Get ready for recovery. The economy is edging forward as we gain hope in reopening. Finding good talent will again be critical. Much like to achieve your sales goals you need a strong pipeline, the same goes for recruiting the best people. Building a pipeline of people who know, like and trust you is key to consistently hiring the best. A curated pipeline brings many benefits including increased speed to hire, reduced lost opportunity costs of an open position or territory, a significantly higher probability of hiring a strong long-term fit, and great referrals. All of this translates to less stress on you and your team, improved business results, and better retention. If this sounds good – let's get started!
Ready to fill those key roles now? COVID19 has certainly changed the recruiting landscape. You have already made so many changes but the good news is there is a lot of great talent available and looking, the bad news is there is a lot of talent looking. To help you sift through, find your match, and successfully onboard a top person here are some key recruiting strategies and best practices that will help.
When our daily routines are geared toward barrelling through a to-do list, it can be hard to set the right conditions for creativity. Fortunately, there is a time-tested approach — that is also quite simple — for generating creative ideas.
The hiring process is fraught with potential disaster since a bad hire can set you back months or, at a minimum, cost you tens of thousands is wages and lost opportunity, so do not enter this process without some thought and planning. If hiring is only one of your many urgent priorities, execute these top 3 must do's and you will significantly increase your probability of a successful hire.
Do you need to make some important hires to make your 2020 goals? Let me share how we find and get into conversations with top candidates, plus, how we ensure our clients successfully onboard the person they want.
Executives depend on the quality of their people to achieve their corporate and personal career goals. It is an old adage – and a true one – that the best jockey cannot win races if he only rides slow horses. A better understanding of the skills and abilities of executive recruiters will enable any manager to greatly increase the quality of his hiring decisions, and thereby enhance her own career!
You as the hiring manager or business owner hold the key to significantly increase the probability of a successful hire by ensuring that the process outlined below happens before someone posts the same old job ad or modifies a similar one from the internet. Taking time now could save you weeks, lots of money or, at the very least, many hours in screening resumes and interviews.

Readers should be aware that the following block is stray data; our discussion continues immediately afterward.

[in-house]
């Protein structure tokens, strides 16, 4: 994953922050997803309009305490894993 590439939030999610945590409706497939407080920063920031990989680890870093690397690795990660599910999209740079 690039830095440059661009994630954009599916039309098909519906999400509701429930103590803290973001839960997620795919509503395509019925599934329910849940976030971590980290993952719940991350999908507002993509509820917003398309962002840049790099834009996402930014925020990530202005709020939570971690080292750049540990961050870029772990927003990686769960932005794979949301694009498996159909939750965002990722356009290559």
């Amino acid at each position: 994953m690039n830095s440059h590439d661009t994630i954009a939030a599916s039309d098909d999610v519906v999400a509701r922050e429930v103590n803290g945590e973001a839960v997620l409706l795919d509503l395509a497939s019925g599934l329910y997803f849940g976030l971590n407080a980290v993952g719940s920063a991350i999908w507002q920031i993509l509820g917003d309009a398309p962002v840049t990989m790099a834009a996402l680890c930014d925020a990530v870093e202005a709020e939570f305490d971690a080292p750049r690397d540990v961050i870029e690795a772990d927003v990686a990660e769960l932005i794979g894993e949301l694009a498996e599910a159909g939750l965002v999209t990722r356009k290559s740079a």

Job postings are a 'cross your fingers' and hope that your high potential top player is thinking of doing something new AND he/she happens to have some spare time to notice or engage with a job posting. It does sometimes happen, but most likely an ‘A’ player has already been engaged by one or more recruiters. If the recruiter is good at what they do, then their client will get the top person before this A player even notices any job ads. So what can you do to get the top players?
Good people have choices in this employee marketplace. Listed below are 10 common experiences that have caused candidates to judge a job, boss or company poorly and thus causing them to hesitate in taking the next step. For advice on how to plan for and avoid some of these common missteps, download our 'How to prepare for an interview in 20 minutes' at the end of this article.
10 ways to lose a top candidate:
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When he was a consultant Jim Whitehurst, CEO Red Hat, discovered something amazing,
“One of the most surprising aspects of that work was that people would open up to me, an outsider, about all the elephants in the room — but they were too polite or embarrassed to call out the obvious issues or blame their peers inside their own organizations. My fellow consultants and I would sometimes joke that just about every individual inside a company could immediately tell you what was going wrong and what needed fixing. But whenever everybody convened for a meeting to point out those very issues, you wouldn’t hear a peep about anything that could be perceived as negative. To our amazement, they were more open to hearing feedback from us, the outsiders, than from their own colleagues.”
Though this phenomena is good for consultants, shouldn’t companies be having candid conversations on their own?